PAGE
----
read more on Princeton’s Graphic Arts site.
The Redemptorist nuns in Dublin, describe themselves as:
an enclosed contemplative community of religious women. Our life is centered around the Liturgy of the Hours, the Eucharist, personal prayer and contemplation.
These nuns have a thriving practice of iconology. Click over to see photos of many individual icons, quite lovely.
I came across a fascinating article about Thomas Whittemore, who restored the great Hagia Sophia in the 1930s. Here are the opening sentences:
On a summer night in June 1929, the 12th to be exact, the American Thomas Whittemore, English professor, Egyptian archaeologist, Russian relief worker and restorer of the mosque of Ayasofya, the former church of Haghia Sophia in Istanbul, dined with eight friends at the city’s finest hotel. This was the Hotel Tokatlian, located on the Grande Rue de Péra, now İstiklâl Caddesi, next to the Cité de Péra, today the Çiçek Pasajı. - source
Read the entire article on Cornucopia, a site about Turkish culture.
Earlier this week I wrote a post about the Heaven and Earth Byzantine exhibit that is finishing its run at the National Gallery in Washington DC and will be at the Getty in LA this summer. To complement the exhibit The National Gallery produced a short film, Five Byzantine Churches:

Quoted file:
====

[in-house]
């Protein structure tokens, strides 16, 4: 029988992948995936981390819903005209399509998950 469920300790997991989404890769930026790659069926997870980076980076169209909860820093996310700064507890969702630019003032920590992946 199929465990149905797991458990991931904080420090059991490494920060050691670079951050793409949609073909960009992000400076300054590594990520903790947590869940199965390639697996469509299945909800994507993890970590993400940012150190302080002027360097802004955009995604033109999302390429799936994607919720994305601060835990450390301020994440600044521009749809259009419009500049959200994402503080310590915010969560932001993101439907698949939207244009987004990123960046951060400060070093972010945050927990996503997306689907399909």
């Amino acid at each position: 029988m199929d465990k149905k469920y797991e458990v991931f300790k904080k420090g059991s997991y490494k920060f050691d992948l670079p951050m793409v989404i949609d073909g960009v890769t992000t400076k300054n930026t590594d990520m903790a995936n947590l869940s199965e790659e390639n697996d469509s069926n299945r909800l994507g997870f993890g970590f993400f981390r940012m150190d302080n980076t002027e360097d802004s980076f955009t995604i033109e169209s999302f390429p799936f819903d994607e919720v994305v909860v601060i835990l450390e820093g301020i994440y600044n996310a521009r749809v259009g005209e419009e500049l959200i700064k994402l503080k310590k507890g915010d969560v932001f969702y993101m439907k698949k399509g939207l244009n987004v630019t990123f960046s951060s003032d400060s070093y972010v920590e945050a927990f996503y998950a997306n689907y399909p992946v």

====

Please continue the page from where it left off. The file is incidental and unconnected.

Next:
This film presents still and original moving footage of historically significant Byzantine churches in Greece. Set to the music of Byzantine hymns and chants, the film evokes the original context of many works of art in the exhibition Heaven and Earth: Art of Byzantium from Greek Collections at the National Gallery of Art, October 6, 2013–March 2, 2014. - source
You can view the film on the NGA site, here.
For the entire month of February, 2014 Lichfield Cathedral in England has hosted a display of the icons of Ian Knowles, Director of the Bethlehem Icon School. In conjunction with the exhibit, Knowles has presented related lectures, a workshop, and has been artist in residence at the cathedral this week:
- on the Lichfield Cathedral site, here and here.
- To see icons painted by Ian Knowles, visit his website: